So unless and until Nelson says he'll join the filibuster, his statement of opposition is meaningless.
Get on the phone, Nebraska! Or go in person to Nelson's office nearest you:
7602 Pacific St.
Suite 205
Omaha, NE 68114
Tel: (402) 391-3411
Fax: (402) 391-4725

440 North 8th Street
Suite 120
Lincoln, NE 68508
Tel: (402) 441-4600
Fax: (402) 476-8753

Washington, D.C.
720 Hart Senate Office Building
United States Senate
Washington, DC 20510
Tel: 1-202-224-6551
Fax: 1-202-228-0012

Tel: (308) 631-7614

Tel: (308) 293-5818

South Sioux City
Tel: (402) 209-3595
This is where Tea Party power -- the individual activism of citizens -- can make a difference.

Webb wants to have his progressive
cake and eat his re-election, too

Brilliant foreshadowing of how multiple votes on the same bill provide political cover to a shifty Democrat:
Senator Webb has taken a number of tough votes in the last month-- always voting his conscience and without bowing to party politics. . . . During this debate, he has broken with his party six times, including four votes to prevent cuts in Medicare. At the same time, he appreciates that the need for health care reform is great. The status quo of our health care system burdens families and undermines the competitive position of American business."
In other words: Count Webb as a Democratic "yes" vote on cloture for ObamaCare, although his vote on final passage of the bill is purely a function of whether Harry Reid needs him to get to 51 (which is unlikely). Either way, if challenged about his votes in 2012, his votes on various amendments provide him with a chance to play it both ways.

Webb has shrewedly amassed a facing-both-ways record that can be used to fend off either a "progressive" primary challenger or a conservative Republican in the general election. The Conscience of a Centrist!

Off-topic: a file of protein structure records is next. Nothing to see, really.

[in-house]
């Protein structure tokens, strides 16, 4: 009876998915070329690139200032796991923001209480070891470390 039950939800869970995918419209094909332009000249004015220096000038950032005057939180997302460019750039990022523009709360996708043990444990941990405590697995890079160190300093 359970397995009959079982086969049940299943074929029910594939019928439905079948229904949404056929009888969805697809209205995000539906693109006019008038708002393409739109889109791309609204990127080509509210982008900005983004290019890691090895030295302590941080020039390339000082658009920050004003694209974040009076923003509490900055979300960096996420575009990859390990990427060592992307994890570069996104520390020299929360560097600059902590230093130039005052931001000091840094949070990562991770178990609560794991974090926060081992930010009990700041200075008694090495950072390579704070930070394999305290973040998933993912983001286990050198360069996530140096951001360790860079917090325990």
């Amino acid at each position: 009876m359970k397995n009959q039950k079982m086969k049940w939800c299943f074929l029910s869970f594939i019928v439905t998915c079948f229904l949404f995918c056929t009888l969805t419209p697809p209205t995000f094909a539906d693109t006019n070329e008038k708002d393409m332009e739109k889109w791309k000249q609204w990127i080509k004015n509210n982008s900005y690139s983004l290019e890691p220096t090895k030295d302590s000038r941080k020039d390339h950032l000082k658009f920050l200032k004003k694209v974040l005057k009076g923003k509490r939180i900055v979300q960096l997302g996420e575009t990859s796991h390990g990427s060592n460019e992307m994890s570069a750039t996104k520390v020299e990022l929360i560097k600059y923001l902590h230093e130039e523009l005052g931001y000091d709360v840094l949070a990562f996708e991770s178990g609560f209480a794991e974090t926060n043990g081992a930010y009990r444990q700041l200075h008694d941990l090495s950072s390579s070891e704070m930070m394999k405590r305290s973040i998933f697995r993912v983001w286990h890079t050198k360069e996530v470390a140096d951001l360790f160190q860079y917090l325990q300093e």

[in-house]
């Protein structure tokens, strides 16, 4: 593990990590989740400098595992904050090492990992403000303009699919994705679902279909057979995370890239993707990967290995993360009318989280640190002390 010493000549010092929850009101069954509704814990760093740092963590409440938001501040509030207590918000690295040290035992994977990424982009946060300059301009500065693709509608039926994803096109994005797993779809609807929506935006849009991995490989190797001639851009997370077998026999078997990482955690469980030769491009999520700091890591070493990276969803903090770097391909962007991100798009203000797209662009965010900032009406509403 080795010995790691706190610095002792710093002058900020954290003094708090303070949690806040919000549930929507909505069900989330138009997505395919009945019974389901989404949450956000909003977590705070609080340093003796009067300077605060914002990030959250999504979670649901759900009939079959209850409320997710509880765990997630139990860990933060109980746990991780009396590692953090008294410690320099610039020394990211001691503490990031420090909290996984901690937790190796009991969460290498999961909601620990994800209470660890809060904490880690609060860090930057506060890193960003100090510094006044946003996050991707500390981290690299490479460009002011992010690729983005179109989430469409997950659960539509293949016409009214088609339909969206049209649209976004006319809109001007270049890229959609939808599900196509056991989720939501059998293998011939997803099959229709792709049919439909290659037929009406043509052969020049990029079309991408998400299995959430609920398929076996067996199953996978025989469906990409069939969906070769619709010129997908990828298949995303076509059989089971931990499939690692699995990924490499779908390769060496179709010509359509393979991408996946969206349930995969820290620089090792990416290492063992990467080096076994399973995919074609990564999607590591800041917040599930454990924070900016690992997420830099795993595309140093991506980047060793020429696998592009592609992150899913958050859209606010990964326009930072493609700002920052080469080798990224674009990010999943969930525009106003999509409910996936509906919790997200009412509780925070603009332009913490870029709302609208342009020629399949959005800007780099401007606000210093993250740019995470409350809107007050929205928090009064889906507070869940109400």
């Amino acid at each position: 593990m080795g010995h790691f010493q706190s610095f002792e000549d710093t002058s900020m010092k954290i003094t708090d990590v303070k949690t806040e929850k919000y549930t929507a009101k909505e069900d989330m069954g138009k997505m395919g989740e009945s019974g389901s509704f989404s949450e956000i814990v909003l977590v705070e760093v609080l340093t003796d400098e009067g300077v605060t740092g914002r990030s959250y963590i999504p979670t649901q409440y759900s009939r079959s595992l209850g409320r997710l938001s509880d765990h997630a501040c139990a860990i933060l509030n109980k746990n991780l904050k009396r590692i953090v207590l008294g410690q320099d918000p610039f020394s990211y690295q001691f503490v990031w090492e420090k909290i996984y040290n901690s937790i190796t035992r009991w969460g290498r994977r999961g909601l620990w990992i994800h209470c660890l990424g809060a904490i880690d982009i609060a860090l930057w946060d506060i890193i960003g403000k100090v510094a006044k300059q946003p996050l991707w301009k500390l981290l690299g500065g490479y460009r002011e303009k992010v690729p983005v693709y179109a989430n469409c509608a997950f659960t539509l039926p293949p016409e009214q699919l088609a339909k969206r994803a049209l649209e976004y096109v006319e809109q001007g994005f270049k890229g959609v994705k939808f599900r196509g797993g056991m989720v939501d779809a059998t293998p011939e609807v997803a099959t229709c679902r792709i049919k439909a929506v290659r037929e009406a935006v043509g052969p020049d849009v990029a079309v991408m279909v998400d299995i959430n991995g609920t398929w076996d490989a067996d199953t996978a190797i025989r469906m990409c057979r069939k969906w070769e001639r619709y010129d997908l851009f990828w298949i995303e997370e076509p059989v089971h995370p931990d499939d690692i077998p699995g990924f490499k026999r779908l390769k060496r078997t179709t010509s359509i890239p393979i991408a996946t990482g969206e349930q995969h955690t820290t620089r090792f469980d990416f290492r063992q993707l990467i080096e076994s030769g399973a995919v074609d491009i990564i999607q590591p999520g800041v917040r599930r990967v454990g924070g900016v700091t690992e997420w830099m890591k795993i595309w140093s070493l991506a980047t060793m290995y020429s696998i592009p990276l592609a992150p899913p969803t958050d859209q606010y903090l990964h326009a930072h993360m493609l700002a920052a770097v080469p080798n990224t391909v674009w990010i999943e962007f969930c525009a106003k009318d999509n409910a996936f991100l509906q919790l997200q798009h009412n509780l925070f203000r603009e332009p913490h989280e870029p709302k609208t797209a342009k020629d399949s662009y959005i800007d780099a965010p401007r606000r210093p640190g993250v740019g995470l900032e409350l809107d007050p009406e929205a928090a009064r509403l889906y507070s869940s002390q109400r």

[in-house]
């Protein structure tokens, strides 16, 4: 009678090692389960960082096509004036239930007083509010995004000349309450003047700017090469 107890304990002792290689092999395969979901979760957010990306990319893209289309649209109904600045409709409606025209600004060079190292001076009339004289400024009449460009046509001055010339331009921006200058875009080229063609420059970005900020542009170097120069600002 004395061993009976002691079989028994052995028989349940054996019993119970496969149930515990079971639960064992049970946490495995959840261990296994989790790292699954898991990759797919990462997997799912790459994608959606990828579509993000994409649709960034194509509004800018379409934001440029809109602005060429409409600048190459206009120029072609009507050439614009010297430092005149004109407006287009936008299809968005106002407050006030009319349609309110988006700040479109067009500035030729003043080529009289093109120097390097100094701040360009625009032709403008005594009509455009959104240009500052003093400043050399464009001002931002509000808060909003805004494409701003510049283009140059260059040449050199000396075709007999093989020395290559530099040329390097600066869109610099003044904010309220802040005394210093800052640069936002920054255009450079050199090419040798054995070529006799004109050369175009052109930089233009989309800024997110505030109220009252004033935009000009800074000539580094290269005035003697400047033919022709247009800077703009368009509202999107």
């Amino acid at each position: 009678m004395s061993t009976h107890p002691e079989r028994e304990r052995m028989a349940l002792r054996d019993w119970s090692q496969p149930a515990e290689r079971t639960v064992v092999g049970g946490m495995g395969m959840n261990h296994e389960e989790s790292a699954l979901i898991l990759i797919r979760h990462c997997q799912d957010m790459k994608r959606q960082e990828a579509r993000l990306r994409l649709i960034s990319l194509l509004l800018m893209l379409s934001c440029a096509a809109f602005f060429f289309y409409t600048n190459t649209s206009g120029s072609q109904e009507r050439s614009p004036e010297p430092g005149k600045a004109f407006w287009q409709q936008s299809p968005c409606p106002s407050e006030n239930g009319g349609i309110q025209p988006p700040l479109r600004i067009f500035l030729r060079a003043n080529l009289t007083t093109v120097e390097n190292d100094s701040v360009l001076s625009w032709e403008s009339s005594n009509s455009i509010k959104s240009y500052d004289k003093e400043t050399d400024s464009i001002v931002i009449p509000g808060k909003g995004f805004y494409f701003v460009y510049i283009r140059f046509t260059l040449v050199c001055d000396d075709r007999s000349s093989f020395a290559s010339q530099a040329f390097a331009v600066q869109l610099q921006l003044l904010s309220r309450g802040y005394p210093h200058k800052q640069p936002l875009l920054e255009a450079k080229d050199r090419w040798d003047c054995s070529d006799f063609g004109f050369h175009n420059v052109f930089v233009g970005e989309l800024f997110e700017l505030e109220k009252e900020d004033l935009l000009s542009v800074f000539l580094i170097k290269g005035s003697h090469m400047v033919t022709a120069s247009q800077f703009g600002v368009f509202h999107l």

(Hat-tip: AmSpecBlog.)

New depths of sycophancy

Brace for that "just threw up a little in my mouth" reaction:
Andrew has an inhuman ability to write a well-reasoned and beautifully-crafted 700-word blog post in about fifteen minutes.
-- Daily Dish ghostblogger Patrick Appel
(Hat-tip: AmSpecBlog.) Glenn Greenwald's sockpuppets never praised him so effusively. Sharmuta would be embarrassed to say that about Charles Johnson.

Wipe your mouth when you're done, Patrick.

Four out of five doctors agree:
Health care debate causes mental illness

Things are getting crazy, with lots of Left-on-Left action. Via Ace of Spades, Obama's apologists are excoriated by . . . wait for it . . . Glenn Greenwald:
We've long heard -- from the most blindly loyal cheerleaders and from Emanuel himself -- that progressives should place their trust in the Obama White House to get this done the right way, that he's playing 11-dimensional chess when everyone else is playing checkers, that Obama is the Long Game Master who will always win. Then, when a bad bill is produced, the exact opposite claim is hauled out: it's not his fault because he's totally powerless, has nothing to do with this, and couldn't possibly have altered the outcome. From his defenders, he's instantaneously transformed from 11-dimensional chess Master to impotent, victimized bystander.
Barack Obama has indisputably performed his first true miracle. A year ago, Rush Limbaugh was the only guy talking like that. Charles Johnson to accuse Glenn Greenwald of raaaaacism in 3, 2, 1 . . .

Joe Lieberman Walks the Valley of the Shadow

by Smitty

VotS picks up the parliamentary angle of yesterday's For Want of a Minute incident.

The meta-joke here is that the reason for the brusque treatment is that there is no slack left in the schedule. In treating our collective bottom like a stocking, the fascistsProgressives pretend to watch every minute, in the name of getting the whole suppository wrapped in time to get to the mantlepiece and jam the bill where it ought not go.